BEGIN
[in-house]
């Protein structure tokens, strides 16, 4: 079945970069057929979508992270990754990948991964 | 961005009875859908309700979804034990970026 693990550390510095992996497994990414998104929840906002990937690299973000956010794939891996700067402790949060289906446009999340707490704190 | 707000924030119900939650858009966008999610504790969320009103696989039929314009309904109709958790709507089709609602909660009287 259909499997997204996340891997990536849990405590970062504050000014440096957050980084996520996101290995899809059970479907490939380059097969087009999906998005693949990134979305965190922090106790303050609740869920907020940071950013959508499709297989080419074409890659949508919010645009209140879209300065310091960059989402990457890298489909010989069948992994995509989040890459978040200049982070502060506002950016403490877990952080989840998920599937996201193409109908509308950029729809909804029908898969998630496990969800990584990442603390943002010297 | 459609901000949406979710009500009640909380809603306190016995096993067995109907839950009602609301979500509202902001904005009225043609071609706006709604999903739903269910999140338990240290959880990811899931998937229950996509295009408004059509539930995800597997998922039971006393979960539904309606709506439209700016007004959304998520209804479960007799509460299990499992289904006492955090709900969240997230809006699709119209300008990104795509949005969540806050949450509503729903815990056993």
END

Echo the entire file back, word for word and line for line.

[in-house]
């Protein structure tokens, strides 16, 4: 079945970069057929979508992270990754990948991964 | 961005009875859908309700979804034990970026 693990550390510095992996497994990414998104929840906002990937690299973000956010794939891996700067402790949060289906446009999340707490704190 | 707000924030119900939650858009966008999610504790969320009103696989039929314009309904109709958790709507089709609602909660009287 259909499997997204996340891997990536849990405590970062504050000014440096957050980084996520996101290995899809059970479907490939380059097969087009999906998005693949990134979305965190922090106790303050609740869920907020940071950013959508499709297989080419074409890659949508919010645009209140879209300065310091960059989402990457890298489909010989069948992994995509989040890459978040200049982070502060506002950016403490877990952080989840998920599937996201193409109908509308950029729809909804029908898969998630496990969800990584990442603390943002010297 | 459609901000949406979710009500009640909380809603306190016995096993067995109907839950009602609301979500509202902001904005009225043609071609706006709604999903739903269910999140338990240290959880990811899931998937229950996509295009408004059509539930995800597997998922039971006393979960539904309606709506439209700016007004959304998520209804479960007799509460299990499992289904006492955090709900969240997230809006699709119209300008990104795509949005969540806050949450509503729903815990056993």